"If you can maintain the most advanced weapons in the world, if you're an electrician on a Navy ship, well, you can manufacture the next generation of advanced technology in our factories like this one," Obama said, speaking from the floor of a Honeywell plant in Minnesota.
But the problem is that veterans have had trouble getting hired, as Obama said, "simply because they don't have the civilian licenses or certifications that a lot of companies require."
Nearly six million factory jobs, almost a third of the entire manufacturing industry, have disappeared since 2000. And while many of these jobs were lost to competition with low-wage countries, even more vanished because of computer-driven machinery that can do the work of 10, or in some cases, 100 workers. Those jobs are not coming back, but many believe that the industry’s future (and, to some extent, the future of the American economy) lies in training a new generation for highly skilled manufacturing jobs — the ones that require people who know how to run the computer that runs the machine.Situation in a Nutshell
Running these machines requires a basic understanding of metallurgy, physics, chemistry, pneumatics, electrical wiring and computer code. It also requires a worker with the ability to figure out what’s going on when the machine isn’t working properly. And aspiring workers often need to spend a considerable amount of time and money taking classes like Goldenberg’s to even be considered. Every one of Goldenberg’s students, he says, will probably have a job for as long as he or she wants one.
And yet, even as classes like Goldenberg’s are filled to capacity all over America, hundreds of thousands of U.S. factories are starving for skilled workers. Throughout the campaign, President Obama lamented the so-called skills gap and referenced a study claiming that nearly 80 percent of manufacturers have jobs they can’t fill. Mitt Romney made similar claims. The National Association of Manufacturers estimates that there are roughly 600,000 jobs available for whoever has the right set of advanced skills.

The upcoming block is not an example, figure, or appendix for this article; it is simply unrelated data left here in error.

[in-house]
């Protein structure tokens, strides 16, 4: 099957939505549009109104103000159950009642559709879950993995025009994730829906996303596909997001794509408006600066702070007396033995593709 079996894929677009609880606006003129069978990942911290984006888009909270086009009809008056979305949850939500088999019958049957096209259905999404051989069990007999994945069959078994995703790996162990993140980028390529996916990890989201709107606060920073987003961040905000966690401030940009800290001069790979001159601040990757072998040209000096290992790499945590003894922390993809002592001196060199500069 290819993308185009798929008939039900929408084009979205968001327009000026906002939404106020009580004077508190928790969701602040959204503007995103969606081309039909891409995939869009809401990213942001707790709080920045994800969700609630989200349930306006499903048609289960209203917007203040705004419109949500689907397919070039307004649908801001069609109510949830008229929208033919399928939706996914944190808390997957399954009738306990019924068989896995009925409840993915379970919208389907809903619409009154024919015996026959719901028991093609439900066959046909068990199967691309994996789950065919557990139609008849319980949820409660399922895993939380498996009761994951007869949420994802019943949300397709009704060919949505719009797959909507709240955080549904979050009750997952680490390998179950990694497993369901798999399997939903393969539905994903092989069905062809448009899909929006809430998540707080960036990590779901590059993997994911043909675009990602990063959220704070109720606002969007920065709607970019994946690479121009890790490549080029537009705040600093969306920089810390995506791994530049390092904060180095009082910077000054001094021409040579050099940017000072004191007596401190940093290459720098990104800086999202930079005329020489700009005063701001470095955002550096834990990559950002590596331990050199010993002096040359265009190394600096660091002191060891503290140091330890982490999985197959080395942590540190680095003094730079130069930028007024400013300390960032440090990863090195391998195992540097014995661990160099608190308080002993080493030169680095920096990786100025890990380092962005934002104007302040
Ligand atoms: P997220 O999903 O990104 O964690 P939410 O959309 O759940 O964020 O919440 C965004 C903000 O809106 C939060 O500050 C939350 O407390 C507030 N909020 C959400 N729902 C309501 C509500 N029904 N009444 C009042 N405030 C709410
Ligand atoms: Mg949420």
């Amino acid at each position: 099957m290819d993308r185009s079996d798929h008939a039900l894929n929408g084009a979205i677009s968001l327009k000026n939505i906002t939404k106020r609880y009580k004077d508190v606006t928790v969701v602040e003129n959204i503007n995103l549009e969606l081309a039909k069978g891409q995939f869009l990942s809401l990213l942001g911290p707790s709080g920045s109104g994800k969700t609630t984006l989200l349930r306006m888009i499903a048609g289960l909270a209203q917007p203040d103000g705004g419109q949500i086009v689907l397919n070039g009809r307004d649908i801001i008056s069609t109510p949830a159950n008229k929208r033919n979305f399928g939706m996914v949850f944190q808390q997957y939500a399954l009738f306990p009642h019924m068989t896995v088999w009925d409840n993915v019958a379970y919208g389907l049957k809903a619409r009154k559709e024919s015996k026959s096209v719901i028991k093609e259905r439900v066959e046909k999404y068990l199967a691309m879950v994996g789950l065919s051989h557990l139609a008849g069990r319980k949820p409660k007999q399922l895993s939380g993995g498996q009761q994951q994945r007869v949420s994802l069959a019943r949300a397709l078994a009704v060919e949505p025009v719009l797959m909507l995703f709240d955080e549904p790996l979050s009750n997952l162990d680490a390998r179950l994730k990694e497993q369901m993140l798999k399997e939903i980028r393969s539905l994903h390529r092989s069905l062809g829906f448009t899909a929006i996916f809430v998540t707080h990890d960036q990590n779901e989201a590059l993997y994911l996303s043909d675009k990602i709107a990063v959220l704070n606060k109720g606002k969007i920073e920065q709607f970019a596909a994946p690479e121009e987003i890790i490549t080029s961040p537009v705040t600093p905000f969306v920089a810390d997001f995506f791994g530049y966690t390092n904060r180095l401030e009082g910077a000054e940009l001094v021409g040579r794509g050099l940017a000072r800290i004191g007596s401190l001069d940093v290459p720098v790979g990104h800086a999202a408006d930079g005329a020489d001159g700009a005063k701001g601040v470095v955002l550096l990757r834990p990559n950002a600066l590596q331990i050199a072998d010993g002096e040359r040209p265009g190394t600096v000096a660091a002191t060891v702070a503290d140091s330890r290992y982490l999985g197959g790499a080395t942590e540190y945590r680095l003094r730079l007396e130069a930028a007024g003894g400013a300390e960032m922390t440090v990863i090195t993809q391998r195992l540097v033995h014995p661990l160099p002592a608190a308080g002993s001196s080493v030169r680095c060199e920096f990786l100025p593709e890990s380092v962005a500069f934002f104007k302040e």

The secret behind this skills gap is that it’s not a skills gap at all. I spoke to several other factory managers who also confessed that they had a hard time recruiting in-demand workers for $10-an-hour jobs. “It’s hard not to break out laughing,” says Mark Price, a labor economist at the Keystone Research Center, referring to manufacturers complaining about the shortage of skilled workers. “If there’s a skill shortage, there has to be rises in wages,” he says. “It’s basic economics.” After all, according to supply and demand, a shortage of workers with valuable skills should push wages up. Yet according to the Bureau of Labor Statistics, the number of skilled jobs has fallen and so have their wages.
Goldenberg, who has taught for more than 20 years, is already seeing it up close. Few of his top students want to work in factories for current wages.
It’s easy to understand every perspective in this drama. Manufacturers, who face increasing competition from low-wage countries, feel they can’t afford to pay higher wages. Potential workers choose more promising career paths. “It’s individually rational,” says Howard Wial, an economist at the Brookings Institution who specializes in manufacturing employment.